Acute intravenous cocaine causes transient depression followed by enhanced left ventricular function in conscious dogs.
BACKGROUND Prior studies in experimental canine models have demonstrated that intravenous cocaine administration causes myocardial depression. The purpose of the present study was to establish the mechanisms of cocaine's actions on myocardial and left ventricular performance after single intravenous bolus doses in conscious, chronically instrumented dogs, in which the full autonomic influences of cocaine would be manifest.
METHODS AND RESULTS In the intact state, cocaine (1 mg/kg) caused a transient decrease in left ventricular dP/dt (baseline; 3,086 +/- 107 mm Hg/sec; 2.5 minutes, 2,649 +/- 114 mm Hg; p < 0.05) followed by a 25 +/- 4% increase in left ventricular dP/dt that peaked at 15 minutes (left ventricular dP/dt, 3,751 +/- 127 mm Hg/sec, p < 0.01) and remained elevated during the 30-minute period of observation. Both the initial depression and the sustained increase in left ventricular contractile response were dose related. The increase in left ventricular dP/dt persisted under circumstances in which the responses were normalized for changes in heart rate and preload that accompanied cocaine administration. The positive inotropic effects were abolished by full autonomic or selective beta-adrenergic blockades. Finally, both cardiac output (baseline, 2,461 +/- 142 min/mL; peak [5 minutes], 3,434 +/- 218 mL/min; p < 0.05) and left ventricular stroke work (baseline, 39 +/- 5 g.m; peak, 49 +/- 6 g.m; p < 0.05) were increased at all times after cocaine administration, suggesting that pump performance was enhanced, despite early reductions in myocardial contractility. Similarly, indexes of early diastolic filling were enhanced despite transient early prolongation in isovolumic relaxation.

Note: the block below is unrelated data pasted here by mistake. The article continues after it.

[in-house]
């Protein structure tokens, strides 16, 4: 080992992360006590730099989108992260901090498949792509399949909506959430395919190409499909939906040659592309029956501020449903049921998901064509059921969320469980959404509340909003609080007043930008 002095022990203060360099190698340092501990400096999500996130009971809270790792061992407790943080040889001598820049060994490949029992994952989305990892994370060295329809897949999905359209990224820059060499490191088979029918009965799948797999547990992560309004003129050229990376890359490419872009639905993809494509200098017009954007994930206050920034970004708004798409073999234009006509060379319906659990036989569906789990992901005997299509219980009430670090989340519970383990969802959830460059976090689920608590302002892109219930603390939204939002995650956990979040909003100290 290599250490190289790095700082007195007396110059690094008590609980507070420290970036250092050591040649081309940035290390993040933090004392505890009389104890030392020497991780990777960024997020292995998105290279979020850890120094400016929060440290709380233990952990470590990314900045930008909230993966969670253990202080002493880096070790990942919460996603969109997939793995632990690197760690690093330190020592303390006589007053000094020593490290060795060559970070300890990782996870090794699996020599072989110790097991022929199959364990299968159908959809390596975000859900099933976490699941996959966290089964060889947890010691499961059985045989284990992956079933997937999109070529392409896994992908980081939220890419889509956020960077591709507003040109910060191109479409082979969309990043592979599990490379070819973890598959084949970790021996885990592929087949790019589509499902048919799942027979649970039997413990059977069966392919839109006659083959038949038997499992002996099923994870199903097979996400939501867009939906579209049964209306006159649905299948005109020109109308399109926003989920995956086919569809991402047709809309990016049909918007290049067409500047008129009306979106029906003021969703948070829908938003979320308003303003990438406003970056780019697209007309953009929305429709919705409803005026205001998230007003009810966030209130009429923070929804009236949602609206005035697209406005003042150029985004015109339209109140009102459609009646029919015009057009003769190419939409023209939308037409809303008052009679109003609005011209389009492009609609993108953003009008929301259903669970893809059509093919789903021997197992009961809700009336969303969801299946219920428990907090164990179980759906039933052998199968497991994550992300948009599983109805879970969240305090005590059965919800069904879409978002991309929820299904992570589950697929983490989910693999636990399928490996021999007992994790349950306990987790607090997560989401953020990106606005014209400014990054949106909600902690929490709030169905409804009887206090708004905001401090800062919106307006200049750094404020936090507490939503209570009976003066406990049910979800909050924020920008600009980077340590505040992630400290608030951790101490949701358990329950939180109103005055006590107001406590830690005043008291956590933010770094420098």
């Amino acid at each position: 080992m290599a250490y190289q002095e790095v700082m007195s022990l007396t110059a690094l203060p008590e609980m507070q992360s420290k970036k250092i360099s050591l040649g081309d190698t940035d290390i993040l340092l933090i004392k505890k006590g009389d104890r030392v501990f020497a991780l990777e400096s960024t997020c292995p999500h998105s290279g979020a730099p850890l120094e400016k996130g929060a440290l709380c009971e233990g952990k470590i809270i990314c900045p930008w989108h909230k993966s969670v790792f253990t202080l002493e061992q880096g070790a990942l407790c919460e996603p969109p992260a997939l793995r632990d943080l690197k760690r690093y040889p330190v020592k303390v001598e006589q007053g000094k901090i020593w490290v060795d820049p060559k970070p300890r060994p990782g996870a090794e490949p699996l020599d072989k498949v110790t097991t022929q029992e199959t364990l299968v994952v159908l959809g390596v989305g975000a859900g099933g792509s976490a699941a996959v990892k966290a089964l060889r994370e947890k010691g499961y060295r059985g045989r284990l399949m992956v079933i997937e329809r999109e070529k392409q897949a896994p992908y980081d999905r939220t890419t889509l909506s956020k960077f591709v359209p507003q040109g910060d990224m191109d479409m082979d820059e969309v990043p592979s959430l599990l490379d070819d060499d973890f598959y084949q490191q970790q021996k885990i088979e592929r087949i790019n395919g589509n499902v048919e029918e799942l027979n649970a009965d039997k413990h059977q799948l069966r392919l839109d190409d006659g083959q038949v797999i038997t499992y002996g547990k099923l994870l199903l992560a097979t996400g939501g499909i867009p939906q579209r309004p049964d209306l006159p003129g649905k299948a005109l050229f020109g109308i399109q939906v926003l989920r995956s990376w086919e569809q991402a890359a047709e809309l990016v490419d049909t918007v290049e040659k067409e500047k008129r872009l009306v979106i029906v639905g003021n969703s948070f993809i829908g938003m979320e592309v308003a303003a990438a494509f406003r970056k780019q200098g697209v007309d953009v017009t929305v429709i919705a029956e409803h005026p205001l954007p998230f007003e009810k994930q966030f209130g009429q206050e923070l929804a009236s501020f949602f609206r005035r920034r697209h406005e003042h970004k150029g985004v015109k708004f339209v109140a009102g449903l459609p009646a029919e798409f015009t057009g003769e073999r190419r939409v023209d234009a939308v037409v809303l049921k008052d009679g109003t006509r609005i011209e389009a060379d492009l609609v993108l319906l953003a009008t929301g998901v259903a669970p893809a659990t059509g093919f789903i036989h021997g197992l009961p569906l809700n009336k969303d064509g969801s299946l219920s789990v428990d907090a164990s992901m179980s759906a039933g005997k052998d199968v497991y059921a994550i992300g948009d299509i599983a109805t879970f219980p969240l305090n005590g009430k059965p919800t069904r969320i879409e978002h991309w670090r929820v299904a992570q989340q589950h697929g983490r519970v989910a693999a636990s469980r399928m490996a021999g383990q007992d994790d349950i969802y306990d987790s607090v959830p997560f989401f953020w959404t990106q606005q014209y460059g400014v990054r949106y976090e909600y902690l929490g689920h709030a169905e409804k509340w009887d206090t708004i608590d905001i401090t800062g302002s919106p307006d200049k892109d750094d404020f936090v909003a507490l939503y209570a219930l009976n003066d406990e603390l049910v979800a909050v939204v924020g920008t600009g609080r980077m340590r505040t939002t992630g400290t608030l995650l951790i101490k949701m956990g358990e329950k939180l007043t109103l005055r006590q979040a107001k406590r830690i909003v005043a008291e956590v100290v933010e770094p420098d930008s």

CONCLUSIONS Acute intravenous cocaine administration (0.1-2 mg/kg) has a biphasic effect on myocardial and left ventricular function with a transient depression followed by significant sustained increases in left ventricular contractility. The results are in keeping with an early local effect followed by significant adrenergic stimulation, which may be obscured by anesthesia or masked by changes in loading conditions.
- Copyright © 1993 by American Heart Association